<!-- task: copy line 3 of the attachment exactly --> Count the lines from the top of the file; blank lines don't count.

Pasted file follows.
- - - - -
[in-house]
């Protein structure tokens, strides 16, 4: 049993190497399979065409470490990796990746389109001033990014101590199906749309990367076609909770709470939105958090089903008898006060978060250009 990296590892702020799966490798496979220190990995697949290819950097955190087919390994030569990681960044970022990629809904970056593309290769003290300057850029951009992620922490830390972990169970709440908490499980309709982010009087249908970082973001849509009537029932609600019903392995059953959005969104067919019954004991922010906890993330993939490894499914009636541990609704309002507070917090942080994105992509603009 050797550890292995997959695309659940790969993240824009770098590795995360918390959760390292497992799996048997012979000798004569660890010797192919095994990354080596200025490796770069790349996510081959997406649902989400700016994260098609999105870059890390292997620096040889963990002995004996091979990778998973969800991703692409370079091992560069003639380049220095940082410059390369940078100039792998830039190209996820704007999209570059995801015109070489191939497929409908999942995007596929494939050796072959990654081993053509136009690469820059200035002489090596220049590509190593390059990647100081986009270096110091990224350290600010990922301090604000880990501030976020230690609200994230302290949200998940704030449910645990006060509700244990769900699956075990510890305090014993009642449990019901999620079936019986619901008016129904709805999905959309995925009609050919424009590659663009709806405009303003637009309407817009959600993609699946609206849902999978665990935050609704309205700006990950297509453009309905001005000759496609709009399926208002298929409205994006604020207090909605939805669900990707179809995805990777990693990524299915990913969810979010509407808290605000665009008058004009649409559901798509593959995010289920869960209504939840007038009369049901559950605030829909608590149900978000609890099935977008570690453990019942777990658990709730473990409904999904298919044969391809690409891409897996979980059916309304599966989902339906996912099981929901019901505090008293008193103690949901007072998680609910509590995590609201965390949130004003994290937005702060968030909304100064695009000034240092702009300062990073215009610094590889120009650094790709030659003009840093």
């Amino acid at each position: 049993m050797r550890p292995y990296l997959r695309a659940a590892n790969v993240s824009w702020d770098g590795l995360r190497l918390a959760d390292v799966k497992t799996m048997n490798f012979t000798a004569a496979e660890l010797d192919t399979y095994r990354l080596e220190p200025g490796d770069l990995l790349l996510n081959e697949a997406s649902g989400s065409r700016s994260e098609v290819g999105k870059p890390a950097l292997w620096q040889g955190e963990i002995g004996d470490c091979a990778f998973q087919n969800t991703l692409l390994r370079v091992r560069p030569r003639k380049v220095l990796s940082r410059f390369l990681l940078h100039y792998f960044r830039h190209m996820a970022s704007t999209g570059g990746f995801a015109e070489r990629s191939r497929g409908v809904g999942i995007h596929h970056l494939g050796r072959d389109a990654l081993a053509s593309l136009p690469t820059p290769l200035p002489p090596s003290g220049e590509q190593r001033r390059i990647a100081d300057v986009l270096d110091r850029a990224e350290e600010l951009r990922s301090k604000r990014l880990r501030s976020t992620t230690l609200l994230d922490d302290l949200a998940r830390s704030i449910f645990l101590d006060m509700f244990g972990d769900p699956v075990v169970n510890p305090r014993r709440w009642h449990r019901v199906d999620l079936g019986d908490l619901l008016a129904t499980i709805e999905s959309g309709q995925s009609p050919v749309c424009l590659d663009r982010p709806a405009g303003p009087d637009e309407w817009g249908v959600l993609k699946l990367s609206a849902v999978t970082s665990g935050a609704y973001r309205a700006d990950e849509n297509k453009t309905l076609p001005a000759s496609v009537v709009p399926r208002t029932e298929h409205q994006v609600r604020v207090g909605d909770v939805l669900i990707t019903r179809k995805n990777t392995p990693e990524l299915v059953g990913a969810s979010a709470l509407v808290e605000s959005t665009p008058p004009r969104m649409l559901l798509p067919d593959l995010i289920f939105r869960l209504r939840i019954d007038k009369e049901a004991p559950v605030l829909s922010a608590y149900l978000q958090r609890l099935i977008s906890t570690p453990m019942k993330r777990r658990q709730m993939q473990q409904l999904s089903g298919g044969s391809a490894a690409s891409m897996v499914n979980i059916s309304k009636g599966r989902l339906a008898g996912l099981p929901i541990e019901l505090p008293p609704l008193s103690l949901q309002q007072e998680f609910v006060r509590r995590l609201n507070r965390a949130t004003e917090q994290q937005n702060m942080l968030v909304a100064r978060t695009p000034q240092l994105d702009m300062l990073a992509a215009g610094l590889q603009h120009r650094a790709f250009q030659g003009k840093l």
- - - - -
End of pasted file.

């Amino acid at each position: 049993m050797r550890p292995y990296l997959r695309a659940a590892n790969v993240s824009w702020d770098g590795l995360r190497l918390a959760d390292v799966k497992t799996m048997n490798f012979t000798a004569a496979e660890l010797d192919t399979y095994r990354l080596e220190p200025g490796d770069l990995l790349l996510n081959e697949a997406s649902g989400s065409r700016s994260e098609v290819g999105k870059p890390a950097l292997w620096q040889g955190e963990i002995g004996d470490c091979a990778f998973q087919n969800t991703l692409l390994r370079v091992r560069p030569r003639k380049v220095l990796s940082r410059f390369l990681l940078h100039y792998f960044r830039h190209m996820a970022s704007t999209g570059g990746f995801a015109e070489r990629s191939r497929g409908v809904g999942i995007h596929h970056l494939g050796r072959d389109a990654l081993a053509s593309l136009p690469t820059p290769l200035p002489p090596s003290g220049e590509q190593r001033r390059i990647a100081d300057v986009l270096d110091r850029a990224e350290e600010l951009r990922s301090k604000r990014l880990r501030s976020t992620t230690l609200l994230d922490d302290l949200a998940r830390s704030i449910f645990l101590d006060m509700f244990g972990d769900p699956v075990v169970n510890p305090r014993r709440w009642h449990r019901v199906d999620l079936g019986d908490l619901l008016a129904t499980i709805e999905s959309g309709q995925s009609p050919v749309c424009l590659d663009r982010p709806a405009g303003p009087d637009e309407w817009g249908v959600l993609k699946l990367s609206a849902v999978t970082s665990g935050a609704y973001r309205a700006d990950e849509n297509k453009t309905l076609p001005a000759s496609v009537v709009p399926r208002t029932e298929h409205q994006v609600r604020v207090g909605d909770v939805l669900i990707t019903r179809k995805n990777t392995p990693e990524l299915v059953g990913a969810s979010a709470l509407v808290e605000s959005t665009p008058p004009r969104m649409l559901l798509p067919d593959l995010i289920f939105r869960l209504r939840i019954d007038k009369e049901a004991p559950v605030l829909s922010a608590y149900l978000q958090r609890l099935i977008s906890t570690p453990m019942k993330r777990r658990q709730m993939q473990q409904l999904s089903g298919g044969s391809a490894a690409s891409m897996v499914n979980i059916s309304k009636g599966r989902l339906a008898g996912l099981p929901i541990e019901l505090p008293p609704l008193s103690l949901q309002q007072e998680f609910v006060r509590r995590l609201n507070r965390a949130t004003e917090q994290q937005n702060m942080l968030v909304a100064r978060t695009p000034q240092l994105d702009m300062l990073a992509a215009g610094l590889q603009h120009r650094a790709f250009q030659g003009k840093l």